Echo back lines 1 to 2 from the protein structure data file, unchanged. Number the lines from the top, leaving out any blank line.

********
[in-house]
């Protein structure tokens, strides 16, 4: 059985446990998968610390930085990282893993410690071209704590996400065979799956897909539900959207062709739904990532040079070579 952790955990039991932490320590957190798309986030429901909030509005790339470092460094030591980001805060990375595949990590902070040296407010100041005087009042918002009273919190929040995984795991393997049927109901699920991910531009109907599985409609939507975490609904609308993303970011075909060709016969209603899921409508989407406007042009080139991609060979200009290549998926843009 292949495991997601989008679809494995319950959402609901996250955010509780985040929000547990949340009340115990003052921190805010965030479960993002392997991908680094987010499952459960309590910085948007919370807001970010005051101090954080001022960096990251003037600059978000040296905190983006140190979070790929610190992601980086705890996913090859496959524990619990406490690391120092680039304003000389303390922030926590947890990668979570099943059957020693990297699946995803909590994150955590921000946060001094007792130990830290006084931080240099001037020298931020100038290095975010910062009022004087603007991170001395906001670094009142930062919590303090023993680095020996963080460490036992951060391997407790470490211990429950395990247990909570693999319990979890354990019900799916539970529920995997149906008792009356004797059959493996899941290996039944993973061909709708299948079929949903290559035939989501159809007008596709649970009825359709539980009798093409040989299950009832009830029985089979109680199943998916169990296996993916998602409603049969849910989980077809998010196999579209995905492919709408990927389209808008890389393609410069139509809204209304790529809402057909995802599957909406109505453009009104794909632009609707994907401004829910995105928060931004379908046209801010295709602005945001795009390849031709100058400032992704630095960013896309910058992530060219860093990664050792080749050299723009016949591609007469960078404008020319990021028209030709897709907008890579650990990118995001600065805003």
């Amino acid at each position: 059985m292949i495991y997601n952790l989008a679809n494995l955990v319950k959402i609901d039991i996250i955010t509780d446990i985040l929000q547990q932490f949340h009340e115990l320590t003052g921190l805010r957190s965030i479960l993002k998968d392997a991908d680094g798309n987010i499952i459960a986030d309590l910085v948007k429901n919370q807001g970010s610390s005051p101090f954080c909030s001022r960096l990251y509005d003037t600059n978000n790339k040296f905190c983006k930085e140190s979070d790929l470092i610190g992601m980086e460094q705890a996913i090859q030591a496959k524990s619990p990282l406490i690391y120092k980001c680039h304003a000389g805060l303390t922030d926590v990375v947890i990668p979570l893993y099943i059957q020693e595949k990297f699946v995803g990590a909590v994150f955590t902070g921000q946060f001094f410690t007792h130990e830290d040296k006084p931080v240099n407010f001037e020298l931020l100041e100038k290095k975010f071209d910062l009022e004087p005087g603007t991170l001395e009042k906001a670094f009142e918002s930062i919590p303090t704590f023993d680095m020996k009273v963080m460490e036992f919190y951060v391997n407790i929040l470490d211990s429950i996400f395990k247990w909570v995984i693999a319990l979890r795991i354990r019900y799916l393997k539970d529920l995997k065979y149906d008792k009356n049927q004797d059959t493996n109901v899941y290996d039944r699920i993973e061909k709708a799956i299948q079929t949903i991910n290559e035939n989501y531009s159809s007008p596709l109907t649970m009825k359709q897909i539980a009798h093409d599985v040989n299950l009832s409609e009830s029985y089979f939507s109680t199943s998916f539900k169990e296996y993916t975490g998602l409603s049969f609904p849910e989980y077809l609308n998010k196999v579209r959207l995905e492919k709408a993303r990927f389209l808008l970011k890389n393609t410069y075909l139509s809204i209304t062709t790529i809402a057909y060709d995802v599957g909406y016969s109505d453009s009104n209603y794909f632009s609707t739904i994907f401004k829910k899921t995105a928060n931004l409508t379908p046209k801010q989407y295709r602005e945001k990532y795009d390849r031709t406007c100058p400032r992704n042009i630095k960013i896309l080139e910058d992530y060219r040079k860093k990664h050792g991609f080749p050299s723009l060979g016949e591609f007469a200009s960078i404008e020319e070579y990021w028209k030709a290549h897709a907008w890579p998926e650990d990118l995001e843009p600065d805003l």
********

[in-house]
């Protein structure tokens, strides 16, 4: 059985446990998968610390930085990282893993410690071209704590996400065979799956897909539900959207062709739904990532040079070579 952790955990039991932490320590957190798309986030429901909030509005790339470092460094030591980001805060990375595949990590902070040296407010100041005087009042918002009273919190929040995984795991393997049927109901699920991910531009109907599985409609939507975490609904609308993303970011075909060709016969209603899921409508989407406007042009080139991609060979200009290549998926843009 292949495991997601989008679809494995319950959402609901996250955010509780985040929000547990949340009340115990003052921190805010965030479960993002392997991908680094987010499952459960309590910085948007919370807001970010005051101090954080001022960096990251003037600059978000040296905190983006140190979070790929610190992601980086705890996913090859496959524990619990406490690391120092680039304003000389303390922030926590947890990668979570099943059957020693990297699946995803909590994150955590921000946060001094007792130990830290006084931080240099001037020298931020100038290095975010910062009022004087603007991170001395906001670094009142930062919590303090023993680095020996963080460490036992951060391997407790470490211990429950395990247990909570693999319990979890354990019900799916539970529920995997149906008792009356004797059959493996899941290996039944993973061909709708299948079929949903290559035939989501159809007008596709649970009825359709539980009798093409040989299950009832009830029985089979109680199943998916169990296996993916998602409603049969849910989980077809998010196999579209995905492919709408990927389209808008890389393609410069139509809204209304790529809402057909995802599957909406109505453009009104794909632009609707994907401004829910995105928060931004379908046209801010295709602005945001795009390849031709100058400032992704630095960013896309910058992530060219860093990664050792080749050299723009016949591609007469960078404008020319990021028209030709897709907008890579650990990118995001600065805003």